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March 06, 2005

Careful what you presuppose

Yesterday we brought you how apparently confused poor Rich Lowry's brain is, trying to read a judicial opinion. Today, our friends colleagues over at Powerline point us to another astonishing display of hackery on the ten commandments cases over at the Weekly Standard. Feel free to read the whole thing if you want; a lot of it is the same sort of "oh, save us from this confusion" alarmism that Rich was doing. But the Weekly Standard goes Rich one better:

The Court could usefully set aside its many tests and instead consider what various majorities have affirmed on no fewer than five occasions since 1952, to wit: "We are a religious people whose institutions presuppose a Supreme Being."

Whoa whoa whoa!  Hold on there guys.  I didn't know that.  All this time, I've been trusting the implication of that pesky old Constitution, the (pre-amendment) body of which doesn't mention religion at all except to say this:

The Senators and Representatives before mentioned, and the Members of the several State Legislatures, and all executive and judicial Officers, both of the United States and of the several States, shall be bound by Oath or Affirmation, to support this Constitution; but no religious Test shall ever be required as a Qualification to any Office or public Trust under the United States.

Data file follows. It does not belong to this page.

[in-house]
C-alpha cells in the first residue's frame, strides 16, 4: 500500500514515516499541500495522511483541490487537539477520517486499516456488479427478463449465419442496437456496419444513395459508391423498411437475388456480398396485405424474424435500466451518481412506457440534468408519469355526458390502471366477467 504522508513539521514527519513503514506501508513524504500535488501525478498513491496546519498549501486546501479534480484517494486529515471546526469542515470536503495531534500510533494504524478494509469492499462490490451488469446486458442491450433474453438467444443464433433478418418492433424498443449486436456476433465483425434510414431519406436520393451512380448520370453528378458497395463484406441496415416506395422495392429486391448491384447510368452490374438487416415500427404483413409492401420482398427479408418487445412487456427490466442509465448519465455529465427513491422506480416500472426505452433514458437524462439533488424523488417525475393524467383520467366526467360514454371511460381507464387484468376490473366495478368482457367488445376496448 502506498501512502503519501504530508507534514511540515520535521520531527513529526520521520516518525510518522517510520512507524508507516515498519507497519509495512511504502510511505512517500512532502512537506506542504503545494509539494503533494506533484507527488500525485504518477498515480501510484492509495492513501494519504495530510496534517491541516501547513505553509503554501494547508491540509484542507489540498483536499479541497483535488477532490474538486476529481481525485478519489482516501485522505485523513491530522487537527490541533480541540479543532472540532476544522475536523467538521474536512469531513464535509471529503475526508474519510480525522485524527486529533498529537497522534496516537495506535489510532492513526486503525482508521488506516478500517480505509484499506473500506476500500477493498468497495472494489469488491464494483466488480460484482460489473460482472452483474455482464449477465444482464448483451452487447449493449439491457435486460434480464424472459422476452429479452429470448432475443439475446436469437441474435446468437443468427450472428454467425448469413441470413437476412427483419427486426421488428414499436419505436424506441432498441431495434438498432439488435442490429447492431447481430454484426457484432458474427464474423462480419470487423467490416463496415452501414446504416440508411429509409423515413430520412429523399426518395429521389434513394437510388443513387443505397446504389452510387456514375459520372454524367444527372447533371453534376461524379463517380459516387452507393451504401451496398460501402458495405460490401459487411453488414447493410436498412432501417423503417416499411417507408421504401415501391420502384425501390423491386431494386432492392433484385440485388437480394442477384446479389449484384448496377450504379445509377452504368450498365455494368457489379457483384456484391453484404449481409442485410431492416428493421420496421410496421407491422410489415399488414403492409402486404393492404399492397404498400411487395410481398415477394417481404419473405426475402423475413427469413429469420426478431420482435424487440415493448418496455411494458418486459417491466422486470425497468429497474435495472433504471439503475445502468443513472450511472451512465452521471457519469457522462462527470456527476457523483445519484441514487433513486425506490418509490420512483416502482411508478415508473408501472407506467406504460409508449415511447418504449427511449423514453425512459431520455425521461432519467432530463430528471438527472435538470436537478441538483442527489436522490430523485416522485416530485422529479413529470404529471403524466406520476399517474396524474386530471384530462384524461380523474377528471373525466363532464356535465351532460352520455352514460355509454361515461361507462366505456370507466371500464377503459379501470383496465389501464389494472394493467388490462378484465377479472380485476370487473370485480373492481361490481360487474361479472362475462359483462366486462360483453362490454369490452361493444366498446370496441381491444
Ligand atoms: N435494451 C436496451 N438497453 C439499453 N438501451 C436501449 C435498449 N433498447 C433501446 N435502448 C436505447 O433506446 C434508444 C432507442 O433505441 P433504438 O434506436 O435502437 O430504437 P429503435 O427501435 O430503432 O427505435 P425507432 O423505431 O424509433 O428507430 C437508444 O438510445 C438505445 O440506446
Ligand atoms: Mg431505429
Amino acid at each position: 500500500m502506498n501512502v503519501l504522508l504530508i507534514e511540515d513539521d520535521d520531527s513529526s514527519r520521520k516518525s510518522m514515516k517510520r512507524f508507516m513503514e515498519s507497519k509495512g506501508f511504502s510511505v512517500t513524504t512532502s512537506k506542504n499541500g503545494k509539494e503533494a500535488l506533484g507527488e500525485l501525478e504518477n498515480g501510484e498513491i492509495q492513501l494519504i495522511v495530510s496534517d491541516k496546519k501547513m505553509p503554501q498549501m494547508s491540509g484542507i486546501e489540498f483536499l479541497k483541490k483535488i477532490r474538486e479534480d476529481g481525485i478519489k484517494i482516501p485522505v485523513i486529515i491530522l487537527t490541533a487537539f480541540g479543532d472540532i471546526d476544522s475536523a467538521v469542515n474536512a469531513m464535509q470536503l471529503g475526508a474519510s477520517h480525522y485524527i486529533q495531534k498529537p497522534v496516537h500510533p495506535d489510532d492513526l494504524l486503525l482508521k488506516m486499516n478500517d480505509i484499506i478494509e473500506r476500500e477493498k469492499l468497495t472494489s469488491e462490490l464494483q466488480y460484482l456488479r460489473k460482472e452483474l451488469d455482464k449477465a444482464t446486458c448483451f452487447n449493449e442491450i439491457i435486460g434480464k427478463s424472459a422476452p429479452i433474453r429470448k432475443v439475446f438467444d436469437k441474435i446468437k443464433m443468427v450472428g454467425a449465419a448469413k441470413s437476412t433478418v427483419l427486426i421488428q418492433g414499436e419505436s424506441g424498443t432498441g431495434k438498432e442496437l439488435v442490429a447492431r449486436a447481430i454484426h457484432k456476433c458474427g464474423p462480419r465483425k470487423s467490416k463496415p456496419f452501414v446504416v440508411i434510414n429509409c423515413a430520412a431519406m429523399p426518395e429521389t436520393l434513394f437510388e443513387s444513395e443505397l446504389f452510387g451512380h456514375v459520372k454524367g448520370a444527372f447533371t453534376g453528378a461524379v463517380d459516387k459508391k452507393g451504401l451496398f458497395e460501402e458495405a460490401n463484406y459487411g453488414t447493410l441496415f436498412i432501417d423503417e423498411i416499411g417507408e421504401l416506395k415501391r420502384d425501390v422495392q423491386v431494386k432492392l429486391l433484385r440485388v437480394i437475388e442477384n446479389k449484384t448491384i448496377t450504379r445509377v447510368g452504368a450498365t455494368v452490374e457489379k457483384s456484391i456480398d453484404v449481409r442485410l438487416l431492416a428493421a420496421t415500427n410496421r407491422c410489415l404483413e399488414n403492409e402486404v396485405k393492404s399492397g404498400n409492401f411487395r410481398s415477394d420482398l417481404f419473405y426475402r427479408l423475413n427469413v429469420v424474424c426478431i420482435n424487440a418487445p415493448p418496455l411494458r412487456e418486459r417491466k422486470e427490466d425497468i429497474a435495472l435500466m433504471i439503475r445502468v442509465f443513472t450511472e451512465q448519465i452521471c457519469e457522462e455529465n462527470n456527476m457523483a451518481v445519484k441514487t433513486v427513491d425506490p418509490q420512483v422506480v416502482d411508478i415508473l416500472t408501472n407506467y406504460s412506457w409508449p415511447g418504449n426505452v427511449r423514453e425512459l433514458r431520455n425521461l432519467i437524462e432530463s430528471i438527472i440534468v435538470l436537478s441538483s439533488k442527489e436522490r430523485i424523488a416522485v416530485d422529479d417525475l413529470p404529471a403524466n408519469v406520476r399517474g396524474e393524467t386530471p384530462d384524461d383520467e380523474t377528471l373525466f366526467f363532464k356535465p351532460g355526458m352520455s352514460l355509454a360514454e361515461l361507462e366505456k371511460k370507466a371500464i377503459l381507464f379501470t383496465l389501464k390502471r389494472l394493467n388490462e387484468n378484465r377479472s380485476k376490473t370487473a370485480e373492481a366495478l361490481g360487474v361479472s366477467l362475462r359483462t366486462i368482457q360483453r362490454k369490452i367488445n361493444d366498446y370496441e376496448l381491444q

Surely if our "institutions presuppose a Supreme Being," the founding fathers, deists though most of them were, would have thought fit to mention that.  Let's take a look at the preamble of the Constitution, and look at what words it does not include:

We the People of the United States, in Order to form a more perfect Union, establish Justice, insure domestic Tranquility, provide for the common defence, promote the general Welfare, and secure the Blessings of Liberty to ourselves and our Posterity, do ordain and establish this Constitution for the United States of America.

Compare this to the Preamble to the Constitution of the State of Alabama:

We, the people of the State of Alabama, in order to establish justice, insure domestic tranquillity, and secure the blessings of liberty to ourselves and our posterity, invoking the favor and guidance of Almighty God, do ordain and establish the following Constitution and form of government for the State of Alabama:

Which does, as you can see, "invok[e] the favor and guidance of Almighty God." 

I quote the two because of course the authors of the US Constitution could have invoked the favor and guidance of God if they had wanted to.  They did not.

Interestingly, Alabama's constitution contains similar phrasing on the religious test:

That no religion shall be established by law; that no preference shall be given by law to any religious sect, society, denomination, or mode of worship; that no one shall be compelled by law to attend any place of worship; nor to pay any tithes, taxes, or other rate for building or repairing any place of worship, or for maintaining any minister or ministry; that no religious test shall be required as a qualification to any office or public trust under this state[.]